Erminio Ferrari

Lo Stato sussidiario: il caso dei servizi sociali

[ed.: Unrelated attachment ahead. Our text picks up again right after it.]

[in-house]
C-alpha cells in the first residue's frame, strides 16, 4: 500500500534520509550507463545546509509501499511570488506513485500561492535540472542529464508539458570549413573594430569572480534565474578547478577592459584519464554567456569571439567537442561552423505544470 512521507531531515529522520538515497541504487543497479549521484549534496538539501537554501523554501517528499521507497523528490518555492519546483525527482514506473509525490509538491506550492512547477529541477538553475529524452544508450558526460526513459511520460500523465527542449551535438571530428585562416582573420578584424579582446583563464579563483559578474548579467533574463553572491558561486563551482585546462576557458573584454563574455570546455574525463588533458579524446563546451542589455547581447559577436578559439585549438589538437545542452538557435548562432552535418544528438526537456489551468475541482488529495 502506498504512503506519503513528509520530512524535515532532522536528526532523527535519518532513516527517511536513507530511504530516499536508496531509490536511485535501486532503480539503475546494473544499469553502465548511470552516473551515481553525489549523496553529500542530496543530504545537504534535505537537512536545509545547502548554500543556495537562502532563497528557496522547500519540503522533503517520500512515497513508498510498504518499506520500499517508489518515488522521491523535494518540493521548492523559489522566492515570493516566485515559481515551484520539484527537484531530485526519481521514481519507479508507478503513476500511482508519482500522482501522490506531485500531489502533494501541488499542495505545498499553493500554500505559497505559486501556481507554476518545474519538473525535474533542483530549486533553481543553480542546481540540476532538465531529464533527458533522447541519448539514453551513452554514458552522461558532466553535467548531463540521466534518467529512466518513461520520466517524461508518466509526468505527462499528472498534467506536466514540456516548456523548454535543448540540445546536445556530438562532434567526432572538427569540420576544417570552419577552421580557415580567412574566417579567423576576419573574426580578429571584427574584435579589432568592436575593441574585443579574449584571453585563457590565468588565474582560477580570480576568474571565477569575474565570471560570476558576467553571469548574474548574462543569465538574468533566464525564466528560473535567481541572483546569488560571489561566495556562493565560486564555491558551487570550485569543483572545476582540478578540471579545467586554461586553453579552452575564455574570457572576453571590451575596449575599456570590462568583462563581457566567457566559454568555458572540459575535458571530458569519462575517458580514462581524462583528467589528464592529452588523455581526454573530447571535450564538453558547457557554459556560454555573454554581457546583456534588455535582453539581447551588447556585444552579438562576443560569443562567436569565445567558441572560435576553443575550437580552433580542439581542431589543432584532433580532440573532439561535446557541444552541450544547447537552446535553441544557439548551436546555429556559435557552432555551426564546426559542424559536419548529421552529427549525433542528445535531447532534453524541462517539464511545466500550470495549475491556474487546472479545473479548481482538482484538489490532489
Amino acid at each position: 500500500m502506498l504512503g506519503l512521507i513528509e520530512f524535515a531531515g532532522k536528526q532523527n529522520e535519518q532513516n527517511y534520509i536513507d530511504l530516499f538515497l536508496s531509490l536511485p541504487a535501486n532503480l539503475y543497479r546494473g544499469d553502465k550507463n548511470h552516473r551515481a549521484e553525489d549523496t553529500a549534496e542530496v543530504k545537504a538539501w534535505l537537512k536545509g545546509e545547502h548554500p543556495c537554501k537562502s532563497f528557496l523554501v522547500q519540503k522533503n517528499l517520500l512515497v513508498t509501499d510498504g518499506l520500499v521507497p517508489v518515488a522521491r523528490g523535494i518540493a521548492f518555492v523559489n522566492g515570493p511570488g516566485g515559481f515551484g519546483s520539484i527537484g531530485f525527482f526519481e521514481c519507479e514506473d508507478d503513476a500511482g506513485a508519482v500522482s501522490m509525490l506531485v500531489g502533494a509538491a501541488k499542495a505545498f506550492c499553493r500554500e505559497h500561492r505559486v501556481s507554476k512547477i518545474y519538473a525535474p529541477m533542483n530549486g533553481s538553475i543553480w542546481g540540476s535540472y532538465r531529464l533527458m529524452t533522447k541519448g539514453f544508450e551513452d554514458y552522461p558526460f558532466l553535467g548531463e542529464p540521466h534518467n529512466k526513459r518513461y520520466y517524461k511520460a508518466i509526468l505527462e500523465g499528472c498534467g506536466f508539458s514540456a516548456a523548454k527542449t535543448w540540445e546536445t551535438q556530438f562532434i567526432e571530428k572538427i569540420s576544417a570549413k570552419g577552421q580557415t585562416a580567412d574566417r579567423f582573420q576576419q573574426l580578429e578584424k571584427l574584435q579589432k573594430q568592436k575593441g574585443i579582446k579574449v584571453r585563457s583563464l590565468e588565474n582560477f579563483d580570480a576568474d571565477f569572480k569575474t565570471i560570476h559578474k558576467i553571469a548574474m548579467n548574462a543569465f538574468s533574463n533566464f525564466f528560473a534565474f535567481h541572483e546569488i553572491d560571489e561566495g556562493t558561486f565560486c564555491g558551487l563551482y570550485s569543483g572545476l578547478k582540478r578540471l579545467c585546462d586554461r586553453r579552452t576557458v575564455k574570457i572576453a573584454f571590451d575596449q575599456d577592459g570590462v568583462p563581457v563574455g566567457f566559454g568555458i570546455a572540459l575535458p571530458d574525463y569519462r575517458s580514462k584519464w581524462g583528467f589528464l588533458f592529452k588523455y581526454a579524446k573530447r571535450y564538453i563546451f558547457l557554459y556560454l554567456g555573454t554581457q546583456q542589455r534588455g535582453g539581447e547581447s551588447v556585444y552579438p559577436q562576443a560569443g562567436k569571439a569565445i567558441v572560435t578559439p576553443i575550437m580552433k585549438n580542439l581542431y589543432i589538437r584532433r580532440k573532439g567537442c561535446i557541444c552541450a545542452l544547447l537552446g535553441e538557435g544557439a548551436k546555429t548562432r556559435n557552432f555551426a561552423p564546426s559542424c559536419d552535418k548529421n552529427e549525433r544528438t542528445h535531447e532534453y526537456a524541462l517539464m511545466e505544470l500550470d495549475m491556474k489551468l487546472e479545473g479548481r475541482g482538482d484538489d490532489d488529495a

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The author tackles the theme of the subsidiary State in the area of social services through an analysis of constitutional and legislative norms on the subject. The matter occasions much reflection and, as regards the standpoint of the principle of subsidiarity, the situation described testifies yet once again to the existence of a situation characterised by intermingling and trade-offs between public and private where there is no precise definition of the role of either one. For the purpose of such delimitation the principle of subsidiarity does not appear able to offer any solution or prospect for elaboration of the problems described, which is to say that it is unable to formulate hypotheses, much less directives in the subject matter about which tasks ought to be a public responsibility and which left up to private forces, and what protection ought to be guaranteed by whom for the benefit of whom. Instead, a consideration of the matter from this standpoint does bring out how a clear definition of public activities in this sector, too, is not a residual element, but rather a necessary premise in order to recognise to private subjects their right to be present in the field. This reflection in turn leads to the pointing out of an unresolved fundamental difficulty in the approach itself to the principle of subsidiarity, the point being that public activities and private activities are not homogeneous and therefor interchangeable among themselves on the basis of a criterion of greater efficiency or adequacy or something else. In reality, such activities do not express the same initial situations, nor do they present the same characteristics. Only with difficulty is it possible to view a private activity as destined to guarantee to anyone needing it the performance of a given basic service, much less as being fit to define what ought to be the basic services guaranteed to every member of the community. It is even more difficult to view a public activity as being an expression of freedom of thought or of religion. The conclusion that imposes itself is clear: the principle of subsidiarity applied in absolute terms, so to speak, meaning not only for eventual public activities, as occurs in relation to the Community system which explicitly excludes the application thereof in those sectors of the Community's "exclusive competence" ((Article 7 of the EC Treaty), but for any activity whatsoever, as the final paragraph of the new constitutional Article 118 seems to do, is inadequate for the purpose of determining the role attributed to public subjects part of a given community. Thus, it turns out to fail to recognise just what it would hope to guarantee, which is to say that an individual and a community are not one and the same. Vice-versa, it is just the recognition of the specificity of each that requires that a clear definition be made as to the degree of self-responsibility that the community requires of its components and what type of solidarity it offers them. And the working out of this definition is a task that cannot be performed by anything other than through a general system of rules and regulations.

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